Art. 2124. Only the following property may be the object of a contract of mortgage:
(2) Alienable real rights in accordance with the laws, imposed upon immovables.
Nevertheless, movables may be the object of a chattel mortgage. (1874a)
> Contract whereby the debtor secures to the creditor the fulfillment of a principal obligation, specially substituting to such security immovable property or real rights over immovable property which obligation shall be satisfied with the proceeds of sale of said property or rights in case the said obligation is not complied with at the time stipulated
> Real, accessory, unilateral and subsidiary contract
POSSESSION OF PROPERTY MORTGAGED
> As a general rule, it is retained by the mortgagor
> The mortgaged property is only subjected to a lien by the mortgagee but ownership is retained by the mortgagor
PAYMENT OF INTEREST ON MORTGAGE CREDIT
> With regard to fruits or interest, the mortgagee shall be subject to the obligation of an antichresis creditor
SUBJECT MATTER OF MORTGAGE
> Immovables and alienable real rights over immovables
FUTURE PROPERTY CANNOT BE OBJECT OF MORTGAGE
> Future property cannot be the object of a contract of mortgage
> A stipulation however subjecting the mortgage lien, properties which the mortgagor may subsequently acquire, install, or use in connection with real property already mortgaged belonging to the mortgagor is valid
Art. 2125. In addition to the requisites stated in Article 2085, it is indispensable, in order that a mortgage may be validly constituted, that the document in which it appears be recorded in the Registry of Property. If the instrument is not recorded, the mortgage is nevertheless binding
between the parties.
The persons in whose favor the law establishes a mortgage have no other right than to demand the execution and the recording of the document in which the mortgage is formalized. (1875a)
ESSENTIAL REQUISITES OF A MORTGAGE
1. To secure the fulfillment of a principal obligation
2. The mortgagor should be the absolute owner of thing mortgaged
3. The mortgagor should have free disposal of the thing
4. When the principal obligation becomes due, the thing mortgaged may be alienated to secure payment
5. For a mortgage to be validly constituted and to prejudice third persons, the mortgage should be recorded with the Registry of Property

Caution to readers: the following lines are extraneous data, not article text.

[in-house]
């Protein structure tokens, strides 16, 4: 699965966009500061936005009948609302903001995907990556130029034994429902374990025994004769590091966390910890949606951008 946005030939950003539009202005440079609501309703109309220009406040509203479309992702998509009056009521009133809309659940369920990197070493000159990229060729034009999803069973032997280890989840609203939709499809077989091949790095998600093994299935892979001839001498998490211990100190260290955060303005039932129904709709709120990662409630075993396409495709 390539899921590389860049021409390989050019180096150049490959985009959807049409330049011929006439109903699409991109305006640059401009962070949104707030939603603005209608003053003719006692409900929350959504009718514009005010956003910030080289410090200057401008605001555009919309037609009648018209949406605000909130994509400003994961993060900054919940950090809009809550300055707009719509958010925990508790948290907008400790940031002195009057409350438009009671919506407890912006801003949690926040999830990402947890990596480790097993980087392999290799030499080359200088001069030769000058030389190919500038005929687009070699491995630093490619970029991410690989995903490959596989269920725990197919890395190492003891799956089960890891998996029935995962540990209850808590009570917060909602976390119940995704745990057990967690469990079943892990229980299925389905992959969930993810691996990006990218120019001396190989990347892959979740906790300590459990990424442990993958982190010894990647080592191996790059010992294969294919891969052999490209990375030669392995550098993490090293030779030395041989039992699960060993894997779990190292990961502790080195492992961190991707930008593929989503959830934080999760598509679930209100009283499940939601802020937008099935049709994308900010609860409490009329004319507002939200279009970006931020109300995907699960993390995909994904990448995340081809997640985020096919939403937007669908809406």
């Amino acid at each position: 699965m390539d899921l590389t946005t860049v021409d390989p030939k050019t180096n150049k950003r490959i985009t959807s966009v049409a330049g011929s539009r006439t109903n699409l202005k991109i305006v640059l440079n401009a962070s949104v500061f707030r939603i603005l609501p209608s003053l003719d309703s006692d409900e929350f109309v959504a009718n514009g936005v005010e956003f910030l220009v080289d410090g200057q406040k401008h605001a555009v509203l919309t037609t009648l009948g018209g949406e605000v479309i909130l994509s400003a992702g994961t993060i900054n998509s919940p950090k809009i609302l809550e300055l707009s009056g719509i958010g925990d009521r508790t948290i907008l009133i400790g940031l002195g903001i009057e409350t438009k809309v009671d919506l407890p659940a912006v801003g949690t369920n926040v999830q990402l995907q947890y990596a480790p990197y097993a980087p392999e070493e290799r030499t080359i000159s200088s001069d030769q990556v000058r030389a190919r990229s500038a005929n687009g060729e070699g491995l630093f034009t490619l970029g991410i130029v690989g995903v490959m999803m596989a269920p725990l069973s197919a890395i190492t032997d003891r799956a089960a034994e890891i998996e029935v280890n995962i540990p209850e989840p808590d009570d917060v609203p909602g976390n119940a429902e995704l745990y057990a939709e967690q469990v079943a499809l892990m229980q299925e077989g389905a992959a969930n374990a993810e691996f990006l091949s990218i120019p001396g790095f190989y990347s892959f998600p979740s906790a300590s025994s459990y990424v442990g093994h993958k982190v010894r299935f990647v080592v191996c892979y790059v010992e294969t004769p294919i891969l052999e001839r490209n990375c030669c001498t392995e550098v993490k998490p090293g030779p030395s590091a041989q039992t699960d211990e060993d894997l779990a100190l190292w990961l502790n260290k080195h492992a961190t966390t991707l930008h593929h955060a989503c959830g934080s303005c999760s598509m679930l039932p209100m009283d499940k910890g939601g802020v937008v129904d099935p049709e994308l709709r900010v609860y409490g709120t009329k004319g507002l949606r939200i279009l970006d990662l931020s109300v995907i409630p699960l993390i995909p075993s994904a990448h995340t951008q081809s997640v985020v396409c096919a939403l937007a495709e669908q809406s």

NO VALIDLY CONSTITUTED MORTGAGE IF THE DEED OF MORTGAGE IS A MERE PRIVATE DOCUMENT
MORTGAGE IS NEVERTHELESS BINDING BETWEEN THE PARTIES EVEN IF UNREGISTERED
> Actual knowledge on the part of the buyer
> Actual knowledge=registration
PROCEDURE: WHAT HAPPENS WHEN YOU ENTER INTO A CONTRACT OF MORTGAGE?
1. Execute the document of mortgage
2. Go to a notary public, who will notarize the document.
3. Pay the documentary stamp tax within the first five days of the succeeding month. The doc stamp tax is a percentage of the value of the property mortgaged.
4. Go to the Office of the Register of Deeds and pay the registration fees. Before you pay the registration fees, the government will require you to update payment of realty taxes on the property. After payment of the registration fees, the mortgage will be annotated on the title.
EFFECT OF INVALIDITY OF MORTGAGE ON PRINCIPAL OBLIGATION
1. The principal obligation remains valid
2. Mortgage deed remains as evidence of principal obligation
Art. 2126. The mortgage directly and immediately subjects the property upon which it is imposed, whoever the possessor may be, to the fulfillment of the obligation for whose security it was constituted. (1876)
EFFECTS OF MORTGAGE
1. Creates a real right
a. If the mortgagor sells the encumbered property, the property remains subject to the fulfillment of the principal obligation secured by it
b. The mortgagee has a right to rely in good faith on what appears on the certificate of title of the